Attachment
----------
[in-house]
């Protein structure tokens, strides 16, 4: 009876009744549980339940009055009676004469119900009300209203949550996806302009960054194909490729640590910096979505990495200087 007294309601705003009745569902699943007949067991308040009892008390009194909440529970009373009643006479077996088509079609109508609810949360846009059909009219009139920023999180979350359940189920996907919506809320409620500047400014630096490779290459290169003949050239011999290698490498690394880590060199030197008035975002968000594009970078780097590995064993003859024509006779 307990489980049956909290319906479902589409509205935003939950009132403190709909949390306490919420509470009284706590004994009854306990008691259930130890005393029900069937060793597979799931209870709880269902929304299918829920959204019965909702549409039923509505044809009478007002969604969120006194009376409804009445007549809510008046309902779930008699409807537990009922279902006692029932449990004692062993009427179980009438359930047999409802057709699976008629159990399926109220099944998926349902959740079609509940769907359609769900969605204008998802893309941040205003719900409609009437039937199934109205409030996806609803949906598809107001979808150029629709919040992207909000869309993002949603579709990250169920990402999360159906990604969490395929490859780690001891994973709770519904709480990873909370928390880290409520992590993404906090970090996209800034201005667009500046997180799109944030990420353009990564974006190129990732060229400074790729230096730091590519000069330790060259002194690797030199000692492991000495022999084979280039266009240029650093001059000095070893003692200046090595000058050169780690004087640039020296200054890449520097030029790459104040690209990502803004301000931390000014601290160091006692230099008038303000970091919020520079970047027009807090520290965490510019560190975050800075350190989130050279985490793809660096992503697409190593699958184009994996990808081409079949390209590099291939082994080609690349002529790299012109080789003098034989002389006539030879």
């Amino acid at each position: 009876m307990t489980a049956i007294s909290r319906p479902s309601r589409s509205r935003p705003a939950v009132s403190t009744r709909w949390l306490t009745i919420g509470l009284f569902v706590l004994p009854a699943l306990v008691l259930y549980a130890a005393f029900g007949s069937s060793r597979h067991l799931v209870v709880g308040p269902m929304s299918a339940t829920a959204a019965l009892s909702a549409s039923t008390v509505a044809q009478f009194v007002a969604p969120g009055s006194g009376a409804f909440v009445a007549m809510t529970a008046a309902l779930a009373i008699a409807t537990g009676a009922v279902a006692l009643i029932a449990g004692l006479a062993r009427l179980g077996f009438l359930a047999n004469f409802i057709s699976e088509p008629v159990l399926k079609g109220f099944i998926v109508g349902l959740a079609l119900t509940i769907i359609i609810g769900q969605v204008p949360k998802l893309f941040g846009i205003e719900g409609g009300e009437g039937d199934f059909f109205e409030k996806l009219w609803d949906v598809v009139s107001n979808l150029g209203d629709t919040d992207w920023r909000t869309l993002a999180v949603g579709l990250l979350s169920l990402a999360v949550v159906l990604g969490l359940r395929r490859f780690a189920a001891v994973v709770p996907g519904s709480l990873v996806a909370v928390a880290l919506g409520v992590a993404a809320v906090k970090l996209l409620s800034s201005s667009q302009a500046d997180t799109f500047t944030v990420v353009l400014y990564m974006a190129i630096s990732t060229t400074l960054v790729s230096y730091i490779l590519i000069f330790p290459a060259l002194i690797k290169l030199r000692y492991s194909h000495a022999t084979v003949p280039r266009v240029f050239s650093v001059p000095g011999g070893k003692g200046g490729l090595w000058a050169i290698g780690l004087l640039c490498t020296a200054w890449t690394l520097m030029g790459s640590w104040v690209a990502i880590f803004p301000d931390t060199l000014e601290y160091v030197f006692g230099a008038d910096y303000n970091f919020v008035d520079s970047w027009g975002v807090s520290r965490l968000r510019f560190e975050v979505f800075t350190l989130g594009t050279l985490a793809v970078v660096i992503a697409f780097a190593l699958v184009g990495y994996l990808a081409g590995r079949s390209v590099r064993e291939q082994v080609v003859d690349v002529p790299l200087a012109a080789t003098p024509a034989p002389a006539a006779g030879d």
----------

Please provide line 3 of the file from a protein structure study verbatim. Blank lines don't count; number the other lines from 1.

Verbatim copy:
């Amino acid at each position: 009876m307990t489980a049956i007294s909290r319906p479902s309601r589409s509205r935003p705003a939950v009132s403190t009744r709909w949390l306490t009745i919420g509470l009284f569902v706590l004994p009854a699943l306990v008691l259930y549980a130890a005393f029900g007949s069937s060793r597979h067991l799931v209870v709880g308040p269902m929304s299918a339940t829920a959204a019965l009892s909702a549409s039923t008390v509505a044809q009478f009194v007002a969604p969120g009055s006194g009376a409804f909440v009445a007549m809510t529970a008046a309902l779930a009373i008699a409807t537990g009676a009922v279902a006692l009643i029932a449990g004692l006479a062993r009427l179980g077996f009438l359930a047999n004469f409802i057709s699976e088509p008629v159990l399926k079609g109220f099944i998926v109508g349902l959740a079609l119900t509940i769907i359609i609810g769900q969605v204008p949360k998802l893309f941040g846009i205003e719900g409609g009300e009437g039937d199934f059909f109205e409030k996806l009219w609803d949906v598809v009139s107001n979808l150029g209203d629709t919040d992207w920023r909000t869309l993002a999180v949603g579709l990250l979350s169920l990402a999360v949550v159906l990604g969490l359940r395929r490859f780690a189920a001891v994973v709770p996907g519904s709480l990873v996806a909370v928390a880290l919506g409520v992590a993404a809320v906090k970090l996209l409620s800034s201005s667009q302009a500046d997180t799109f500047t944030v990420v353009l400014y990564m974006a190129i630096s990732t060229t400074l960054v790729s230096y730091i490779l590519i000069f330790p290459a060259l002194i690797k290169l030199r000692y492991s194909h000495a022999t084979v003949p280039r266009v240029f050239s650093v001059p000095g011999g070893k003692g200046g490729l090595w000058a050169i290698g780690l004087l640039c490498t020296a200054w890449t690394l520097m030029g790459s640590w104040v690209a990502i880590f803004p301000d931390t060199l000014e601290y160091v030197f006692g230099a008038d910096y303000n970091f919020v008035d520079s970047w027009g975002v807090s520290r965490l968000r510019f560190e975050v979505f800075t350190l989130g594009t050279l985490a793809v970078v660096i992503a697409f780097a190593l699958v184009g990495y994996l990808a081409g590995r079949s390209v590099r064993e291939q082994v080609v003859d690349v002529p790299l200087a012109a080789t003098p024509a034989p002389a006539a006779g030879d």